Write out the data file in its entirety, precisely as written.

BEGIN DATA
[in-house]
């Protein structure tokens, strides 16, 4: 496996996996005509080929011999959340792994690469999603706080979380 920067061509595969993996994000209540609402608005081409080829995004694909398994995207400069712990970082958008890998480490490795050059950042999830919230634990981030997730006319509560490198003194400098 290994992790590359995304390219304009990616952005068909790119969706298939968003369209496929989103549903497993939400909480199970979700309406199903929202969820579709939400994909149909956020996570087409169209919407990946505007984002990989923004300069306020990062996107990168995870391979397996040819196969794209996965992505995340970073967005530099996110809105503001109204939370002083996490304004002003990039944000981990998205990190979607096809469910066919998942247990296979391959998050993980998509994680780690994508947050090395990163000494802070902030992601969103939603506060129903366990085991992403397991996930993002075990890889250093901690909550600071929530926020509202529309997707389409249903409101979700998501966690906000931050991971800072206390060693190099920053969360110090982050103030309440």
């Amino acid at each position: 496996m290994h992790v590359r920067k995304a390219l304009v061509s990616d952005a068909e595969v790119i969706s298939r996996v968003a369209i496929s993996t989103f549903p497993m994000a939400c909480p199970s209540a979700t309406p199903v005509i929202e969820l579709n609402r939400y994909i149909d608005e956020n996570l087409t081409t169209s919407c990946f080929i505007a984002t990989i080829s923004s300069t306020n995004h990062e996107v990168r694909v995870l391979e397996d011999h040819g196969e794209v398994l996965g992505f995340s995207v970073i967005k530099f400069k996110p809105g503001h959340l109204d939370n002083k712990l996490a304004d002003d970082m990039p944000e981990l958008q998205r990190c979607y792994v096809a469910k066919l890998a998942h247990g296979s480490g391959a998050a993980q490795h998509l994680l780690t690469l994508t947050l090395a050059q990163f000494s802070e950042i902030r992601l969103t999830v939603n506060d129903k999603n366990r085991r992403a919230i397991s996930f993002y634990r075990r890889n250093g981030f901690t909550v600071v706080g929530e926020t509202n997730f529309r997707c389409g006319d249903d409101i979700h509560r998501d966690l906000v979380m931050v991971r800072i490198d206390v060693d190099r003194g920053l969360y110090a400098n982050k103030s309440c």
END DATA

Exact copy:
[in-house]
């Protein structure tokens, strides 16, 4: 496996996996005509080929011999959340792994690469999603706080979380 920067061509595969993996994000209540609402608005081409080829995004694909398994995207400069712990970082958008890998480490490795050059950042999830919230634990981030997730006319509560490198003194400098 290994992790590359995304390219304009990616952005068909790119969706298939968003369209496929989103549903497993939400909480199970979700309406199903929202969820579709939400994909149909956020996570087409169209919407990946505007984002990989923004300069306020990062996107990168995870391979397996040819196969794209996965992505995340970073967005530099996110809105503001109204939370002083996490304004002003990039944000981990998205990190979607096809469910066919998942247990296979391959998050993980998509994680780690994508947050090395990163000494802070902030992601969103939603506060129903366990085991992403397991996930993002075990890889250093901690909550600071929530926020509202529309997707389409249903409101979700998501966690906000931050991971800072206390060693190099920053969360110090982050103030309440």
């Amino acid at each position: 496996m290994h992790v590359r920067k995304a390219l304009v061509s990616d952005a068909e595969v790119i969706s298939r996996v968003a369209i496929s993996t989103f549903p497993m994000a939400c909480p199970s209540a979700t309406p199903v005509i929202e969820l579709n609402r939400y994909i149909d608005e956020n996570l087409t081409t169209s919407c990946f080929i505007a984002t990989i080829s923004s300069t306020n995004h990062e996107v990168r694909v995870l391979e397996d011999h040819g196969e794209v398994l996965g992505f995340s995207v970073i967005k530099f400069k996110p809105g503001h959340l109204d939370n002083k712990l996490a304004d002003d970082m990039p944000e981990l958008q998205r990190c979607y792994v096809a469910k066919l890998a998942h247990g296979s480490g391959a998050a993980q490795h998509l994680l780690t690469l994508t947050l090395a050059q990163f000494s802070e950042i902030r992601l969103t999830v939603n506060d129903k999603n366990r085991r992403a919230i397991s996930f993002y634990r075990r890889n250093g981030f901690t909550v600071v706080g929530e926020t509202n997730f529309r997707c389409g006319d249903d409101i979700h509560r998501d966690l906000v979380m931050v991971r800072i490198d206390v060693d190099r003194g920053l969360y110090a400098n982050k103030s309440c």